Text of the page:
Avoiding unhealthy food treats - (1 of 2)

1. Have definite limits on unhealthy food treats

Some treats are best avoided altogether in the home – e.g. "In this house we have no sugary/fizzy drinks" or "After our weekend dinners is when we have our treats". Once a definite routine is established these rules become a family habit and is easier to maintain.

2. State positive healthy rules


Rather than focusing on what children can’t have, tell them the healthy rule and what they can have instead – e.g. "You can have milk or water if you are thirsty" (instead of "You can't have any more juice").

3. Have lots of alternative healthy snacks


Try to have a variety of healthy appealing snacks in the home that you are happy for your children to have – e.g. "Icy cold water instead of fizzy drinks and fruit instead of chocolate.

4. Use lots of non-food treats


Extra time on a favourite activity together, going out on a small adventure or saving money for a bigger reward can all be alternatives e.g. "Because you have been so good, you can have an extra story tonight", or "We can stop by the playground on the way home." 

John Sharry, kids and a table of snack foods

5. Be a good example for your children

Parents should avoid emphasising unhealthy food as a treat for themselves and model the idea of different kinds of treats.."I think I deserve a nice bubble bath as a treat," "After all that work, I think I'll curl up on the beanbag and read some of my book", "As a treat to myself I'm going to visit that park I've always wanted to see."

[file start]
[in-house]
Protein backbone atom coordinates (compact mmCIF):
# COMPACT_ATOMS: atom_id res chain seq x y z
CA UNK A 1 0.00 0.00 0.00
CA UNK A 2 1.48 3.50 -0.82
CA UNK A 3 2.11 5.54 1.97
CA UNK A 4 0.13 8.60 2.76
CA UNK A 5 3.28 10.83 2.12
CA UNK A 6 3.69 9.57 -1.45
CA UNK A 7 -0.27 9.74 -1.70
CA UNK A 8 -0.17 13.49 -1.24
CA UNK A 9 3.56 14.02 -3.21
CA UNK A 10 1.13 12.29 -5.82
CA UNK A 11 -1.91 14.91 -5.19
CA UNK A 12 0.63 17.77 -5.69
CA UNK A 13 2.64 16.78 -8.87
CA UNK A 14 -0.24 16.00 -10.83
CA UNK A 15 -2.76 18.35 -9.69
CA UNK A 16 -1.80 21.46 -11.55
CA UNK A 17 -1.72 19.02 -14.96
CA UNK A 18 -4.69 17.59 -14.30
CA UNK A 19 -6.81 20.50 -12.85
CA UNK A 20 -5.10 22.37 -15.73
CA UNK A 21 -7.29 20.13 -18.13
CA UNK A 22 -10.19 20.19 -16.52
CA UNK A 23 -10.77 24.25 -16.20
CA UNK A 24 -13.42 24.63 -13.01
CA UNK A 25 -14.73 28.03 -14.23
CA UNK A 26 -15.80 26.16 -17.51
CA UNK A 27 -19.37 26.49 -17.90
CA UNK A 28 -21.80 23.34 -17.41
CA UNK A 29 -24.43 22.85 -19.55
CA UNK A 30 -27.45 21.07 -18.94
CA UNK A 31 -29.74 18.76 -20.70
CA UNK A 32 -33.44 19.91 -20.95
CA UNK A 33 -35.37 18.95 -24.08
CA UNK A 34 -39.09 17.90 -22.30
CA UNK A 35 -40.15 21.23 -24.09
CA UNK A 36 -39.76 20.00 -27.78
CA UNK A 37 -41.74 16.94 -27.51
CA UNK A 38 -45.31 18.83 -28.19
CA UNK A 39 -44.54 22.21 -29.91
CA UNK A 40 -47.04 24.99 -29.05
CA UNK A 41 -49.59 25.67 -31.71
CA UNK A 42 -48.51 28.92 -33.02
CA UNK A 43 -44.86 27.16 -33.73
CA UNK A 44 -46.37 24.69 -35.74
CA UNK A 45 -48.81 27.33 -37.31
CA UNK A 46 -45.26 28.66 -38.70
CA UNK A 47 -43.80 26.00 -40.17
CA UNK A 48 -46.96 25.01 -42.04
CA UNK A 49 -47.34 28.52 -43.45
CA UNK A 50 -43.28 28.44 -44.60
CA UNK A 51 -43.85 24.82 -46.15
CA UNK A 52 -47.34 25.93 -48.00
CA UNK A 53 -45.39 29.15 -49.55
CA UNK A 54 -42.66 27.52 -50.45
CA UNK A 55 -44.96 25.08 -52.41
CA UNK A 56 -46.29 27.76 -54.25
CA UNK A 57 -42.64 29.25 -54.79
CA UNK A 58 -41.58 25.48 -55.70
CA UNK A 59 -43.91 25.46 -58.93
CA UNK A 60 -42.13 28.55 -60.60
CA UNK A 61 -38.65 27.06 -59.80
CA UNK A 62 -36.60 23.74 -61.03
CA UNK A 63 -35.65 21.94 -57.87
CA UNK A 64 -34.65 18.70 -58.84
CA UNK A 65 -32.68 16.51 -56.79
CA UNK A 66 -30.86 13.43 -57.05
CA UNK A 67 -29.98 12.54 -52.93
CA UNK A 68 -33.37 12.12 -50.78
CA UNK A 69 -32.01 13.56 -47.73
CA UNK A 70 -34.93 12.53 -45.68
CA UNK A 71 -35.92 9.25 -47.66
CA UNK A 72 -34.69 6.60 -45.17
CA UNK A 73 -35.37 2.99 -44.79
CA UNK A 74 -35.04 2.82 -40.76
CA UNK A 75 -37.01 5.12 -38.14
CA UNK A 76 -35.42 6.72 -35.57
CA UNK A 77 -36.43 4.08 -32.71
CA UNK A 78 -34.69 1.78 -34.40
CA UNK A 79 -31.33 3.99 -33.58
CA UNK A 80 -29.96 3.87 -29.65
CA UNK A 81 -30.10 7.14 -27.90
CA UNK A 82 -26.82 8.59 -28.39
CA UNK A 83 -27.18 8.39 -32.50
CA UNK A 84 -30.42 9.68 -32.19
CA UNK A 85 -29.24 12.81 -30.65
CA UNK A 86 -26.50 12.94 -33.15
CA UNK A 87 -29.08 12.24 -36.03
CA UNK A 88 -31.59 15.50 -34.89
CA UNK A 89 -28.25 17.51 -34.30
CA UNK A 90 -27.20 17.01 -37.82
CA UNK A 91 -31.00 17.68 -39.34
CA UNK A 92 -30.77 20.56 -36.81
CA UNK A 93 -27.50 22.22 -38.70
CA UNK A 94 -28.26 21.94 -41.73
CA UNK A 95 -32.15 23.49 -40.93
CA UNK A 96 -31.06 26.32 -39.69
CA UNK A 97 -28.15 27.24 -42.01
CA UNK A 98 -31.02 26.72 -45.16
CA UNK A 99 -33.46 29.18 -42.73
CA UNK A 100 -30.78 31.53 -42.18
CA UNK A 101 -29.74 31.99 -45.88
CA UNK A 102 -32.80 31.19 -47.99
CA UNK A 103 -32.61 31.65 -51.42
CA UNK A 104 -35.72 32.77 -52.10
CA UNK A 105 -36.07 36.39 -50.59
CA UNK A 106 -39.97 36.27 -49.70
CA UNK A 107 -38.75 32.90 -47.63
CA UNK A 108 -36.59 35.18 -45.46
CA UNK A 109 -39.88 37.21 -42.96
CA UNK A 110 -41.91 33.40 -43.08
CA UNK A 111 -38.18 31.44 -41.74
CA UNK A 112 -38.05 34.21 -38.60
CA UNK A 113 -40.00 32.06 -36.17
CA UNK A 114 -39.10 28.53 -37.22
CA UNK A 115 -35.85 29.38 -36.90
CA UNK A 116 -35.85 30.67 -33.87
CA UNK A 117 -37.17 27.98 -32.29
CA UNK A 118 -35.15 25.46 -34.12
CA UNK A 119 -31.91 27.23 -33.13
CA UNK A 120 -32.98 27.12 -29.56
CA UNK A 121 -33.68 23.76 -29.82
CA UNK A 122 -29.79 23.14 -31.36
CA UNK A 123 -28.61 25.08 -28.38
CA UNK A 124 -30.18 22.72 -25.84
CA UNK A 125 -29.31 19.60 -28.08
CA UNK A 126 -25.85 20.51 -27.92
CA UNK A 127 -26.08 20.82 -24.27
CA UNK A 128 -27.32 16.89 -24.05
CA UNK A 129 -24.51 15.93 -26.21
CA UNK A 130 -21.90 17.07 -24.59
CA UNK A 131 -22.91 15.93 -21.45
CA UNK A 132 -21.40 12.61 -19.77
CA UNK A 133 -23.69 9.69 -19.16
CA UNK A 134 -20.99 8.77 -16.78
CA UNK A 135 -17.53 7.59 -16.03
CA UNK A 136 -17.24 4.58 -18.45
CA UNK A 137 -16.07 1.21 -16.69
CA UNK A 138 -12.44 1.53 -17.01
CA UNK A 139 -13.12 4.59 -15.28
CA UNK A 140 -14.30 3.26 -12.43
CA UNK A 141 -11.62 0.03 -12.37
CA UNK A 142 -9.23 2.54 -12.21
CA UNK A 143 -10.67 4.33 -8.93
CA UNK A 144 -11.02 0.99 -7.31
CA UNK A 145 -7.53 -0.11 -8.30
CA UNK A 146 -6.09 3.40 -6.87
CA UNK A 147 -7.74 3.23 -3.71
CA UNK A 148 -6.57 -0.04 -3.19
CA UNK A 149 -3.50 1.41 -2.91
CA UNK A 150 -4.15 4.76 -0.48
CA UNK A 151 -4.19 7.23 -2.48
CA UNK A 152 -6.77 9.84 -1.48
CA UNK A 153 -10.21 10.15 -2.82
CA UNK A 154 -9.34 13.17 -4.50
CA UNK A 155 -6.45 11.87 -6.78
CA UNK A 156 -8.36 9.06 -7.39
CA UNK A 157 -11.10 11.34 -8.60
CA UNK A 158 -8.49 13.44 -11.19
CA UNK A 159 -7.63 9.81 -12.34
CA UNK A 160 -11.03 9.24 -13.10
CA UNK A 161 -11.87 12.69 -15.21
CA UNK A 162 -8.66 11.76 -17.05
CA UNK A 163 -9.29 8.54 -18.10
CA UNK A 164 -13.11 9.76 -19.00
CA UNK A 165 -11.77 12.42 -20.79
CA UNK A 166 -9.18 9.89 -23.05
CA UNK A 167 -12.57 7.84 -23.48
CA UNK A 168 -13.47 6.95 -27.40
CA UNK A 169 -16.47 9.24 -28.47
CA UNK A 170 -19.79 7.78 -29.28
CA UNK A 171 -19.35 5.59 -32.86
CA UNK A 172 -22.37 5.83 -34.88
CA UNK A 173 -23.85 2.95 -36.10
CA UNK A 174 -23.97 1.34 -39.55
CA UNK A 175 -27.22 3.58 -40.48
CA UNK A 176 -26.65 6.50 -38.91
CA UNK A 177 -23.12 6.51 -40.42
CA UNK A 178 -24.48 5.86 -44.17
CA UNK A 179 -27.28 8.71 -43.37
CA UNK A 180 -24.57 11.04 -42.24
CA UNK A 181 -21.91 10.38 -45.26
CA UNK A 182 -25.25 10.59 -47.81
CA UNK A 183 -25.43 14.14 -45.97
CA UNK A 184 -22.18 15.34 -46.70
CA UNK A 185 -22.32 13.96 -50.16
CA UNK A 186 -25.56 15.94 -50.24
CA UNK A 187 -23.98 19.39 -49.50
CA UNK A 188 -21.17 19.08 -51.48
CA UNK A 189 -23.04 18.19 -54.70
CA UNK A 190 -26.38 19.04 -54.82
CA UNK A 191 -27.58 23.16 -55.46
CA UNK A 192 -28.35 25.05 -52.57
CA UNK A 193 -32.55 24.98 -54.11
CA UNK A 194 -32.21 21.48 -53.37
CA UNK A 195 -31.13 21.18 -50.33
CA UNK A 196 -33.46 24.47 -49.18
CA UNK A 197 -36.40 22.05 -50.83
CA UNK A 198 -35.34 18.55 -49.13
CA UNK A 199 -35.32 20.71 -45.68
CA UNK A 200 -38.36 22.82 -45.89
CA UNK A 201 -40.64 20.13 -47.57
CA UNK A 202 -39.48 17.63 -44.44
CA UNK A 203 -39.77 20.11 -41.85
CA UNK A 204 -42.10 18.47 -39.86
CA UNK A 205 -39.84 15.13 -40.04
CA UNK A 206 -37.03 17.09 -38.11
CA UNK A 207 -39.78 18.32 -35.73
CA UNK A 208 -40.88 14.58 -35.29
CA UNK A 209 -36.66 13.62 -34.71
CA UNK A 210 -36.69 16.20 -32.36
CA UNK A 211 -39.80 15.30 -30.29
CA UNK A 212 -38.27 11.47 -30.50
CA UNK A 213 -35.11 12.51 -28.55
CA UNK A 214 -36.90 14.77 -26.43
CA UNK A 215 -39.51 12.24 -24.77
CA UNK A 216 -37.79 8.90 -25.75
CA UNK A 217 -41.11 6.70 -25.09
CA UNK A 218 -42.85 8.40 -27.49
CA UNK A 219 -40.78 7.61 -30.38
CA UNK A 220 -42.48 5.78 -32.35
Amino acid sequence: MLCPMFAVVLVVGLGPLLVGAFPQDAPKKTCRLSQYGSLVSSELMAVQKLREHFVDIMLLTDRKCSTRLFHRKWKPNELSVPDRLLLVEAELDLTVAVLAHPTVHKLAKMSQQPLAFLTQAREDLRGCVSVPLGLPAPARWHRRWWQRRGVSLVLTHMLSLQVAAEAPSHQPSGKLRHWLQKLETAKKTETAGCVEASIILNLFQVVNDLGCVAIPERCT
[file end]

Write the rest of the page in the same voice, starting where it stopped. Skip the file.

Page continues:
6. Use music and exercise to change mood


Food treats are often used to change moods or to cheer children up. Use other resources such as music or exercise – e.g. "Let’s put on some music now to cheer everyone up/quieten everyone down" or "Let's go for a walk now/take a turn on the trampoline"

7. Praise children for choosing to eat well

Encourage children specifically for making good healthy choices, let them live into a healthy identity "That was a good idea to have some milk, your bones are going to grow big and strong."

We know it’s not always easy to get started when you want to make changes, but it is possible.

For more advice from John visit www.solutiontalk.ie
 

Posted: 01/10/2014 12:01:17 by John Sharry
Filed under: Childhood obesity, Snacks, Treats


About Me

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John Sharry
I am a social worker and psychotherapist with over 25 years experience as a mental health professional working with families. I am CEO and founder of the Parents Plus Charity who develop parenting courses and materials that are used throughout Ireland. I also am an adjunct senior lecturer at the School of Psychology in UCD and write a weekly parenting column in the Irish Times. I live in Dublin and am the proud father of three children who are my best teachers about what parenting is all about. My website is www.solutiontalk.ie